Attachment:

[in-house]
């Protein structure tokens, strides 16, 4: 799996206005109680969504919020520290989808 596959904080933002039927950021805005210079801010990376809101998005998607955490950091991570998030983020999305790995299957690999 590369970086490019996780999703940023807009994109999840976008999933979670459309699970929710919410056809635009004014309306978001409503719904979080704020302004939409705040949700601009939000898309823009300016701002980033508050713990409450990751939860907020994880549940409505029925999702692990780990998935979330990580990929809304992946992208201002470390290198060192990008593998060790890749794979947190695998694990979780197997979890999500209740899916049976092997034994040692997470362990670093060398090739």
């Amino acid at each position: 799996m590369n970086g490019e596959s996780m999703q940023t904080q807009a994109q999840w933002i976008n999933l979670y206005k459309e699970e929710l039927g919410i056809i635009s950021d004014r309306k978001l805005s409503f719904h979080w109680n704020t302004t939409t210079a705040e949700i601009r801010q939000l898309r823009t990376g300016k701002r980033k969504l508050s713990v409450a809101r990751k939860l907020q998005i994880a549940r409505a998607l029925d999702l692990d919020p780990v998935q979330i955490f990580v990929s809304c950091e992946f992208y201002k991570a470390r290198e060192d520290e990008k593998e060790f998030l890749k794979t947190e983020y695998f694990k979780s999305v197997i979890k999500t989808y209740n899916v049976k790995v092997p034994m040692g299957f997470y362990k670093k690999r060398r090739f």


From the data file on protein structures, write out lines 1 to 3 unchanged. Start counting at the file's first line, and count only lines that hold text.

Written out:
[in-house]
């Protein structure tokens, strides 16, 4: 799996206005109680969504919020520290989808 596959904080933002039927950021805005210079801010990376809101998005998607955490950091991570998030983020999305790995299957690999 590369970086490019996780999703940023807009994109999840976008999933979670459309699970929710919410056809635009004014309306978001409503719904979080704020302004939409705040949700601009939000898309823009300016701002980033508050713990409450990751939860907020994880549940409505029925999702692990780990998935979330990580990929809304992946992208201002470390290198060192990008593998060790890749794979947190695998694990979780197997979890999500209740899916049976092997034994040692997470362990670093060398090739």
């Amino acid at each position: 799996m590369n970086g490019e596959s996780m999703q940023t904080q807009a994109q999840w933002i976008n999933l979670y206005k459309e699970e929710l039927g919410i056809i635009s950021d004014r309306k978001l805005s409503f719904h979080w109680n704020t302004t939409t210079a705040e949700i601009r801010q939000l898309r823009t990376g300016k701002r980033k969504l508050s713990v409450a809101r990751k939860l907020q998005i994880a549940r409505a998607l029925d999702l692990d919020p780990v998935q979330i955490f990580v990929s809304c950091e992946f992208y201002k991570a470390r290198e060192d520290e990008k593998e060790f998030l890749k794979t947190e983020y695998f694990k979780s999305v197997i979890k999500t989808y209740n899916v049976k790995v092997p034994m040692g299957f997470y362990k670093k690999r060398r090739f």